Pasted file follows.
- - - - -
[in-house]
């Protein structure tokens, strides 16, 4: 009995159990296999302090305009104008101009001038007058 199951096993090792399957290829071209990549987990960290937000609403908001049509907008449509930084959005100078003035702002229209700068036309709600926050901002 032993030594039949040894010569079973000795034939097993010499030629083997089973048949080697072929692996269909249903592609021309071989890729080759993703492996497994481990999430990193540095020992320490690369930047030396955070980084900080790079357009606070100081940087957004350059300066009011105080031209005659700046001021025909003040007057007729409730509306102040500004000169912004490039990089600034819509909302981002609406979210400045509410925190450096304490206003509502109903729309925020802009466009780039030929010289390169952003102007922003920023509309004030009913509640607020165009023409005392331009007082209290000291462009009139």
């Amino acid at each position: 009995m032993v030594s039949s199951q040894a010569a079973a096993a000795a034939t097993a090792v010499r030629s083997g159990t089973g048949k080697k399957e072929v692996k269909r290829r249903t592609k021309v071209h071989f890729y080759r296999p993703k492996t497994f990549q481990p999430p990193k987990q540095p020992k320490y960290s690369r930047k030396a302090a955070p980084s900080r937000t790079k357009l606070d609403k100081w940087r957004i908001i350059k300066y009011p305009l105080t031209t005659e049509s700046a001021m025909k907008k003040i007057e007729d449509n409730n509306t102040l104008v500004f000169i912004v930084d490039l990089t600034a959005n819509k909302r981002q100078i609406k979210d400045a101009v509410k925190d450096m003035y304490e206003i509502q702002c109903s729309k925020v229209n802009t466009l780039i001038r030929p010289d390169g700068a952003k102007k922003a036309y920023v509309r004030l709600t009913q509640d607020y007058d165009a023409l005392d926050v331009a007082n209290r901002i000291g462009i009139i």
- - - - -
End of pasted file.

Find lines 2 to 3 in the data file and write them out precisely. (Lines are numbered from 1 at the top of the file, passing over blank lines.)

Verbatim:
């Protein structure tokens, strides 16, 4: 009995159990296999302090305009104008101009001038007058 199951096993090792399957290829071209990549987990960290937000609403908001049509907008449509930084959005100078003035702002229209700068036309709600926050901002 032993030594039949040894010569079973000795034939097993010499030629083997089973048949080697072929692996269909249903592609021309071989890729080759993703492996497994481990999430990193540095020992320490690369930047030396955070980084900080790079357009606070100081940087957004350059300066009011105080031209005659700046001021025909003040007057007729409730509306102040500004000169912004490039990089600034819509909302981002609406979210400045509410925190450096304490206003509502109903729309925020802009466009780039030929010289390169952003102007922003920023509309004030009913509640607020165009023409005392331009007082209290000291462009009139």
């Amino acid at each position: 009995m032993v030594s039949s199951q040894a010569a079973a096993a000795a034939t097993a090792v010499r030629s083997g159990t089973g048949k080697k399957e072929v692996k269909r290829r249903t592609k021309v071209h071989f890729y080759r296999p993703k492996t497994f990549q481990p999430p990193k987990q540095p020992k320490y960290s690369r930047k030396a302090a955070p980084s900080r937000t790079k357009l606070d609403k100081w940087r957004i908001i350059k300066y009011p305009l105080t031209t005659e049509s700046a001021m025909k907008k003040i007057e007729d449509n409730n509306t102040l104008v500004f000169i912004v930084d490039l990089t600034a959005n819509k909302r981002q100078i609406k979210d400045a101009v509410k925190d450096m003035y304490e206003i509502q702002c109903s729309k925020v229209n802009t466009l780039i001038r030929p010289d390169g700068a952003k102007k922003a036309y920023v509309r004030l709600t009913q509640d607020y007058d165009a023409l005392d926050v331009a007082n209290r901002i000291g462009i009139i």